Aimee Riegel’s new business, Fit PT and Wellness, offers a unique approach to physical therapy and wellness for busy, active people, as well as those who are homebound.

The concierge business provides one-on-one services for those who “can’t get out of their homes or businesses,” because of hectic schedules or physical limitations, she said.

“I also can work with them in a gym-type setting if that’s something they’d like to arrange," Riegel said.

Riegel, a graduate of the University of Kansas, has a doctorate in physical therapy and has worked at a local physical therapy clinic since moving to Hays six years ago.

As a mobile concierge, she can individualize treatment and tailor something for the client’s needs “versus the demands of coming into the clinic."

"The other thing that’s unique about my practice is that I don’t deal with insurance,” Riegel said.

That allows her to set up a program based on what she and the client feel is needed to align with a specific goal rather than targeting specific insurance guidelines.

“This allows a little more freedom of choice for the patient as well as for myself in being able to provide services that they need and want,” Riegel said.

She also sees Medicare patients who may fall through the cracks.

If they are truly homebound and were getting home services but "weren’t making progress, then the home care had to cease,” she said.

Without those services, some might regress and end up back in the hospital.

“This type of model allows them to continue (home services) on a type of cash pay," Riegel said.

Prevention and wellness to prevent a decline in function or in younger individuals to prevent injury is also a part of the service she offers.

Sometimes by helping clients use gym equipment or watching them cycle or run, Riegel can help active clients find ways to stop putting strain on a part of the body and relieve an ache or pain that doesn’t necessarily require medical attention.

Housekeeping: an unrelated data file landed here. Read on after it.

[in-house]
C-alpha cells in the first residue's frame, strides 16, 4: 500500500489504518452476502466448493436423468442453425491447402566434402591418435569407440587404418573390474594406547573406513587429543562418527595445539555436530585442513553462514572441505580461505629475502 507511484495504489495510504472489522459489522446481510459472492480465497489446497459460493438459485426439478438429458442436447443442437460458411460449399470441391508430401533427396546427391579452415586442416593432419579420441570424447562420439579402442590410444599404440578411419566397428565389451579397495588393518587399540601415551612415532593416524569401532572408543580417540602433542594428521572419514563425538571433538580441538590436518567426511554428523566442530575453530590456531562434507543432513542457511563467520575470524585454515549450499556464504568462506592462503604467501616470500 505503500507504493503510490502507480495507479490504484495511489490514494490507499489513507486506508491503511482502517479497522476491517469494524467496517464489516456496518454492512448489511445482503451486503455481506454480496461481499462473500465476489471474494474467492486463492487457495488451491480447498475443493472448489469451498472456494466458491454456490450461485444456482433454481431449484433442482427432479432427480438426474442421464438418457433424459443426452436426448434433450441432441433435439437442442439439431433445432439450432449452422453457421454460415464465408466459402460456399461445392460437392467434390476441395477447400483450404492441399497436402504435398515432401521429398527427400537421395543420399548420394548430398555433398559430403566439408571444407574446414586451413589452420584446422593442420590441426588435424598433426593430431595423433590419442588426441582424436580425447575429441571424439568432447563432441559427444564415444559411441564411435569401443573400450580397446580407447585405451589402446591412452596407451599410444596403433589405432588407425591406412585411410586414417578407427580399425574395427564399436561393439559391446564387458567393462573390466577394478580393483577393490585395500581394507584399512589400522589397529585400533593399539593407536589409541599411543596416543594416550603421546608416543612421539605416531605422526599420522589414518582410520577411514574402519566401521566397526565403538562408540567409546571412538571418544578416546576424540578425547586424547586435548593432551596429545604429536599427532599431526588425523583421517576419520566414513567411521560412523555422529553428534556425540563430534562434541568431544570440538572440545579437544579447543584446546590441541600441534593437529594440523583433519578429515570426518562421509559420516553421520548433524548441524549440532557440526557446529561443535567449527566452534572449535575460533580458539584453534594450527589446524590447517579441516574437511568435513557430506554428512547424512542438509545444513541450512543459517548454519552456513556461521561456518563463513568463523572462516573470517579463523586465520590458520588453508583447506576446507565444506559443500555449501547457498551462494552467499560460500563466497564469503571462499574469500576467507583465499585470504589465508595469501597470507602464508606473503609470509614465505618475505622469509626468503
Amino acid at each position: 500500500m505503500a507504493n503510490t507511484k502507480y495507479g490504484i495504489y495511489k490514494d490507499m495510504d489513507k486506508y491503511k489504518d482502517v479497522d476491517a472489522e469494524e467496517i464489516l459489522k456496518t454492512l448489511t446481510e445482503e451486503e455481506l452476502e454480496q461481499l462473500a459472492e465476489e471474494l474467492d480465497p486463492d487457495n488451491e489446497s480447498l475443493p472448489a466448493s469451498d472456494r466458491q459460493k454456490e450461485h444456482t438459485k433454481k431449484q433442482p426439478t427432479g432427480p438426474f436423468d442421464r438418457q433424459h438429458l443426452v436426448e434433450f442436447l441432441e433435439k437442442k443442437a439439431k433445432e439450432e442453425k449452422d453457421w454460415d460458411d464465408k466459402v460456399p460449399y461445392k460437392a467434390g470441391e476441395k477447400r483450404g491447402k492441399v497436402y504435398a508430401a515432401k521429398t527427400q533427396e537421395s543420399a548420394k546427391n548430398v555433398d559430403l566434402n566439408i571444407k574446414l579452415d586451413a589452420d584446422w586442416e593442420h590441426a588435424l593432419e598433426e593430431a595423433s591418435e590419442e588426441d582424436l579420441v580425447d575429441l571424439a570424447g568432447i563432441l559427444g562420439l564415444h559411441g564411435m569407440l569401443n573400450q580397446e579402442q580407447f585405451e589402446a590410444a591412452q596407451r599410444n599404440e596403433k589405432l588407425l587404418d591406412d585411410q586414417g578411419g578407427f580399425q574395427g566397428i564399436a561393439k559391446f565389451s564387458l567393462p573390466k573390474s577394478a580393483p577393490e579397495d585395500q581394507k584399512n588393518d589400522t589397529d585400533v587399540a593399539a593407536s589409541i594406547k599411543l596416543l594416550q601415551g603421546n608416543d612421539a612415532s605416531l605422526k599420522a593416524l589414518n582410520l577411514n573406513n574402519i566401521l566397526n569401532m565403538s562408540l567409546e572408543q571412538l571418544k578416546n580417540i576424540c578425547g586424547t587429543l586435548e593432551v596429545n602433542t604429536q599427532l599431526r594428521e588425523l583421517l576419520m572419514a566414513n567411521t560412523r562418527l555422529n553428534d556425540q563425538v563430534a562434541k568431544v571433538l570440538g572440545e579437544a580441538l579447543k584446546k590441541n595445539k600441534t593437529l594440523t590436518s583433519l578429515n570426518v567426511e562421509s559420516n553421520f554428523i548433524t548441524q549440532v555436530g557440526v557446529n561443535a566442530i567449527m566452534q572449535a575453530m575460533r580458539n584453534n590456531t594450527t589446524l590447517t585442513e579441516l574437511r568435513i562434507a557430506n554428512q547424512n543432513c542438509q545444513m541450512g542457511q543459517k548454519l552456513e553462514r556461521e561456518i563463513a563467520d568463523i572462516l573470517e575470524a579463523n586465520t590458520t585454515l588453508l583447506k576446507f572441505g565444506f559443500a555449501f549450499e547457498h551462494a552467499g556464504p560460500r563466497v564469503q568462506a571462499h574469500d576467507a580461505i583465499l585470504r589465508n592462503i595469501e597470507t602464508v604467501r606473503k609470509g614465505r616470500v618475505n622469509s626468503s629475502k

When Riegel meets an active client for the initial consultation, she takes a video of them exercising. She then does a voiceover, uploads it to Google drive, and sends it so they can watch themselves doing the exercise and see if they are doing it correctly. A video diary lets them monitor their progress.

She also can work with individuals on weight training and nutrition, “not only staying physically fit, but fueling the body appropriately for all the demands that they’re putting on it.”

Riegel is certificated in dry needling, which uses a small monofilament needle similar to an acupuncture needle.

It is inserted into the muscle and helps to relieve any tension and kind of resets the central nervous system, she said.

Dry needling can be helpful for acute injury and chronic pain but isn’t a standalone cure — you need to look for what is causing the problem, she said.

Riegel, who works as a physical therapist at Progressive Therapy two days a week, is available on an as-needed basis to clients.

“I do usually make myself available Tuesday, Thursday and Fridays, but I see people on the weekends as needed, evenings," she said. "I just try to make it work for them.”

For more information, visit the business website at